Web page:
Geneva is no longer on the inter-national itineraries of the super-rich investors of the Gulf, who are turning to local bourses, where returns on equity and alternative investments outstrip their European rivals.
The super-rich are among the fastest-growing segments of the population, with high net worth individuals being valued in excess of $1m and ultras having more than $30m in accumulated wealth.
There are now 300,000 such individuals in the region, according to Bank Sarasin-Alpen in Dubai. In 2006 alone, GCC investors held $1.5trillion in real estate, offshore securities and bank deposits, according to the IMF.
GDP growth rates helped to expand the Gulf’s high net worth pop-ulation by 11.9 per cent in 2006, up from a 9.8 per cent growth rate in 2005, according to the Capgemini World Wealth Report. But negative market capital-isation rates helped to slow their total wealth accumulation. Total wealth held by high net worth individuals grew by 11.7 per cent in 2006, down from a 19.7 per cent advance in 2005, suggesting a dispersion of wealth among the region’s wealthiest individuals.
To capitalise on wealth management oppor-tunities, increasing numbers of European and US banks are establishing offices in the region. “The days of dealing with customers from off-shore centres are completely over,” says Jean Patrick Thiriet, chief executive officer of France’s Societe Generale (SG) Bank & Trust (Middle East). “It is not just that places such as Geneva are becoming irrelevant, it is more to do with competition from local institutions and higher returns on offer locally. Like most institutions, we had to adapt to our clients’ demands.”
Other banks agree regional investment is increasing. “I would say that our Gulf clients now invest one-third of their assets in the region, which is a significant readjustment from the past,” says Serge Janowski, head of private banking in the Middle East for French-owned BNP Paribas.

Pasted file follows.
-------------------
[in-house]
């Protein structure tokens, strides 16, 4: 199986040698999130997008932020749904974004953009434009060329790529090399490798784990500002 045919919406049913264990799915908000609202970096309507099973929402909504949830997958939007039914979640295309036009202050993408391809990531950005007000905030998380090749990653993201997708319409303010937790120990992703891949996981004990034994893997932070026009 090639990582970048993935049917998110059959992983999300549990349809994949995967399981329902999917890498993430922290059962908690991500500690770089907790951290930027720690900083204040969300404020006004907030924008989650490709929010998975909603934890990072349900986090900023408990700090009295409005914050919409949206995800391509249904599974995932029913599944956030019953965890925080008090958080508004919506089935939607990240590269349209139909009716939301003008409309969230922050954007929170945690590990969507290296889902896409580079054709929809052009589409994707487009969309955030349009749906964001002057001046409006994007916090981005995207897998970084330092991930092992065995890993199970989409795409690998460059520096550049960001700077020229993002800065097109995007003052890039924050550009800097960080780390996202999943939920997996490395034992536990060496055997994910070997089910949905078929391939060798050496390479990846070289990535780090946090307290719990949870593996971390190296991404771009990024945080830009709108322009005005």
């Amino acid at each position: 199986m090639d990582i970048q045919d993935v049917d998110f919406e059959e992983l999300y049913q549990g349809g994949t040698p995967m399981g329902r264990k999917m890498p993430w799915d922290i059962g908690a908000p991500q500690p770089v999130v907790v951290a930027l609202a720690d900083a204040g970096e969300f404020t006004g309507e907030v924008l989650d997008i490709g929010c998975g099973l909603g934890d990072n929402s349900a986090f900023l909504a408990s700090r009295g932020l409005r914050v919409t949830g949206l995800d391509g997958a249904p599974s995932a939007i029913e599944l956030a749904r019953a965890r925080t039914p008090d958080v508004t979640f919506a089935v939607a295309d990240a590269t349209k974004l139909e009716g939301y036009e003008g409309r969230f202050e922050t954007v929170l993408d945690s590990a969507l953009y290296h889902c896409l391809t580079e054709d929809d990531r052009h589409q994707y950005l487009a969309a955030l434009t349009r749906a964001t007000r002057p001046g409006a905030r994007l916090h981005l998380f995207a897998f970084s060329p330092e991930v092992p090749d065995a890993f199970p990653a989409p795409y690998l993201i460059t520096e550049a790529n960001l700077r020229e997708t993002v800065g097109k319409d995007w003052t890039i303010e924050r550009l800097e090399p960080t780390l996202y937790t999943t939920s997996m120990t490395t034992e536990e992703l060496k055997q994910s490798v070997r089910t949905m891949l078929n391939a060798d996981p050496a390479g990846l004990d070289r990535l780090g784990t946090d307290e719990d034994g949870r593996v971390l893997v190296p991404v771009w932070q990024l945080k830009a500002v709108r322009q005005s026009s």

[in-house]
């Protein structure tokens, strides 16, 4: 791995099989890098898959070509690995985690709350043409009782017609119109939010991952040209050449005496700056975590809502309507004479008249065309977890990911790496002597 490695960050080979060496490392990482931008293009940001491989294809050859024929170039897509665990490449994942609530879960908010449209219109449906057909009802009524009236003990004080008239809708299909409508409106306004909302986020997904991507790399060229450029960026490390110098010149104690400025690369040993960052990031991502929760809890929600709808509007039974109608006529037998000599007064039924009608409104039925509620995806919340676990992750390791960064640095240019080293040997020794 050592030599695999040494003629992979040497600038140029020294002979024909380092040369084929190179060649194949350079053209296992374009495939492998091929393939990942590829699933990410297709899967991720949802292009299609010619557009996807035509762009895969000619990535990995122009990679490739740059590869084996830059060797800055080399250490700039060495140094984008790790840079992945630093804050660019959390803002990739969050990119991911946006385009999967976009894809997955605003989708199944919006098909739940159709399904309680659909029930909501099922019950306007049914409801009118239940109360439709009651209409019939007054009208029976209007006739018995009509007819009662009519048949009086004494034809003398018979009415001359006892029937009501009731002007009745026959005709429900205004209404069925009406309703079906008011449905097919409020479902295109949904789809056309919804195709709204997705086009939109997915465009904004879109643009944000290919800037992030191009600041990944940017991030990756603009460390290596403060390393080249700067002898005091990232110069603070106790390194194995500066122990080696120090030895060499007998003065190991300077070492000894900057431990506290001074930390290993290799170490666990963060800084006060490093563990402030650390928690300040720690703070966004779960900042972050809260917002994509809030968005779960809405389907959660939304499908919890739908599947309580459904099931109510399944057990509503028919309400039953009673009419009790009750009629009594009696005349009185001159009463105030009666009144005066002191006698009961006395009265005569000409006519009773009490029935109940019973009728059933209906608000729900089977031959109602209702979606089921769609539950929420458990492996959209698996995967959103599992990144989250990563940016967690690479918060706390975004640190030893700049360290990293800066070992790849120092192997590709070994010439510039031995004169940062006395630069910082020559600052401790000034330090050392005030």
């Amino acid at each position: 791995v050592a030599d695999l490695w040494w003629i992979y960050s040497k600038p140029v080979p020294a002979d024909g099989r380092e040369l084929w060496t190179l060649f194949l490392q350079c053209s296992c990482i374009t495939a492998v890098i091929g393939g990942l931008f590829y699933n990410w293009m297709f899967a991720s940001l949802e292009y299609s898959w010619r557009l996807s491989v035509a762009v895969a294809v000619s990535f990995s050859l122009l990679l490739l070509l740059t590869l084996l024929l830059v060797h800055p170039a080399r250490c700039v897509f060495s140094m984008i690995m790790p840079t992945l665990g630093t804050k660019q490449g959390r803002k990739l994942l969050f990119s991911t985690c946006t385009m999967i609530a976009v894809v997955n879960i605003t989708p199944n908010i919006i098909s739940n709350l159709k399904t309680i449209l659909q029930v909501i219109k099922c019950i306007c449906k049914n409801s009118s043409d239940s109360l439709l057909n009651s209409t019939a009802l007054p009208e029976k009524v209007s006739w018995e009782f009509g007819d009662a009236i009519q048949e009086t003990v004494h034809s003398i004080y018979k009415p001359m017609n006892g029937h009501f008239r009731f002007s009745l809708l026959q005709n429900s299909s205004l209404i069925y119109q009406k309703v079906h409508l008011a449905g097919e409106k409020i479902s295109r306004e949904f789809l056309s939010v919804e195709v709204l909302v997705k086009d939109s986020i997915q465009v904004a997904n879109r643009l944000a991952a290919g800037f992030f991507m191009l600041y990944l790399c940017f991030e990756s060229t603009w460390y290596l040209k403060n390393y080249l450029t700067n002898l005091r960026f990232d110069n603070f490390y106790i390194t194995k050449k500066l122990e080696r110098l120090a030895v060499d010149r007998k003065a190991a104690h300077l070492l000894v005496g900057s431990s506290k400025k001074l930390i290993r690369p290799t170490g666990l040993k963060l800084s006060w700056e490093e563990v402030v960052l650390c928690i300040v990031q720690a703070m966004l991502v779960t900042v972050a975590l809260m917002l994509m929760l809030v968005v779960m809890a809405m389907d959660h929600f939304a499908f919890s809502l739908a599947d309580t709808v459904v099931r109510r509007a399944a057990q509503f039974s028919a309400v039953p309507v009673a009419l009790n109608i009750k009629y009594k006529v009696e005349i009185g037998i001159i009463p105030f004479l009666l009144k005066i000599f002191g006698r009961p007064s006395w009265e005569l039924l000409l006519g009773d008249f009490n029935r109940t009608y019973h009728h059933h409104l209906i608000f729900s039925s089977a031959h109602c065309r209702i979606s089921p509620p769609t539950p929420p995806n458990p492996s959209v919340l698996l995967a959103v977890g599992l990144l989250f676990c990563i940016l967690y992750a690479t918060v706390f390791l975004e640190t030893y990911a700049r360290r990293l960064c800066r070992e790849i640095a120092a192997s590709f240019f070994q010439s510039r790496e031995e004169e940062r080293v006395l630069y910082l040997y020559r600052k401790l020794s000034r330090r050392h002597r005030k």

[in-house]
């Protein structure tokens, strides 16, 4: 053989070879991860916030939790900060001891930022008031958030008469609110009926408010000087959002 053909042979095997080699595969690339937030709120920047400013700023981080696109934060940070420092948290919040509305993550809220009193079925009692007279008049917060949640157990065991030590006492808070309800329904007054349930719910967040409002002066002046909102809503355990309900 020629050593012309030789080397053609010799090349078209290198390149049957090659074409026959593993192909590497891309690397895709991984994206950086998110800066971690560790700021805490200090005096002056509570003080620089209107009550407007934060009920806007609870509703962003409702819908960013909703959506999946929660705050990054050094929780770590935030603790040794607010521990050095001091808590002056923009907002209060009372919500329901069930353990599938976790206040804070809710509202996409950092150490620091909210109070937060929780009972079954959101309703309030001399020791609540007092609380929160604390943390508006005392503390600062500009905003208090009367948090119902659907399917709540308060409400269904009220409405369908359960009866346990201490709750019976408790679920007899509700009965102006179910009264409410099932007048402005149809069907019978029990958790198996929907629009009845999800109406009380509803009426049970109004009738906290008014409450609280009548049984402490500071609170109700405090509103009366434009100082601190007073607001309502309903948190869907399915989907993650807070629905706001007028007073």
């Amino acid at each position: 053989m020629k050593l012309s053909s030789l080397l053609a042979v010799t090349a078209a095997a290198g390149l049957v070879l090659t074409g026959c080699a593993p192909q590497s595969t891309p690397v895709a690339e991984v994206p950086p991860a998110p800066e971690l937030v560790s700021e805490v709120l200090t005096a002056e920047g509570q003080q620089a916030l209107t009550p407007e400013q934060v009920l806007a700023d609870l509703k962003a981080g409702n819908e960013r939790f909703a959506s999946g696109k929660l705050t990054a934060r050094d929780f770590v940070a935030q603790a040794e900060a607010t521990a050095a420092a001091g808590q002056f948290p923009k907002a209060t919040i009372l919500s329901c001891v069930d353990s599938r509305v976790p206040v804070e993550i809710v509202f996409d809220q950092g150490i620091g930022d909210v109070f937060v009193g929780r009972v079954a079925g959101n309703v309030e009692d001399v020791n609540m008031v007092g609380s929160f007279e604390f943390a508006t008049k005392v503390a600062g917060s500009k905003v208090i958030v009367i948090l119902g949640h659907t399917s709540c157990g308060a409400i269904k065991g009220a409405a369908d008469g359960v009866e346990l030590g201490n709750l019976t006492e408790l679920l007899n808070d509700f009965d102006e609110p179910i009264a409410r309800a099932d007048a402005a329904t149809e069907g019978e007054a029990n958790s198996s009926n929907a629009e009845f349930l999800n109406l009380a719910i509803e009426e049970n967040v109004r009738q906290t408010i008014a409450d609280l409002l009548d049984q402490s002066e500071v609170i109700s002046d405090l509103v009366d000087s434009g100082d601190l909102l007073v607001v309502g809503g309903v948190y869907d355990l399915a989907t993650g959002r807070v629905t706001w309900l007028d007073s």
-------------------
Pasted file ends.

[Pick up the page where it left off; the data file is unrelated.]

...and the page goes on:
He has seen his bank adjust dramatically to cater to the desires of local investors. BNP Paribas has branches with private banking teams in Dubai, Abu Dhabi, Qatar, Kuwait, Riyadh and Bahrain. Some of the asset classes offered include equities, fixed income, real estate and private equity, as well as regionally focused private equity management.
“Depending on the risk profile the client desires, we can offer returns of 5-25 per cent in our European portfolio,” says Janowski. “That is not near the returns they can get on local investments, particularly real estate, in the region. It is not just the Gulf that GCC investors are looking at. We offer investment vehicles focused on Syria and Turkey, and all over the region.”
The type of portfolio that high net worth Gulf investors seek has always differed from European investors, say bankers. American Express Bank, which has consistently profited from its private client foreign exchange
dealing, is one example of a financial institution offering investments that carry high risk/return profiles.
But it is not just high net worth individuals in GCC states who are driving the private banking and asset management markets in the region. What makes the Gulf even more interesting to international banks is that financial centres such as Dubai and Bahrain are increasingly attracting high net worth individuals from India and Southeast Asia.
“In my view, Dubai is an Indian city,” says Iqbal Jumabhoy, chief executive officer of Singapore-based Wire Commercial Partners. “Where once I might have felt comfortable having my assets managed in Mauritius or London, I now rely on local and international banks in the Emirates. What draws me to the region are the returns that can be made locally. They far outstrip what I could make in Europe.”
Jumabhoy, who is of Indian descent, is just one of an increasing number of ultra high net worth individuals from the Indian subcontinent who bank in Dubai.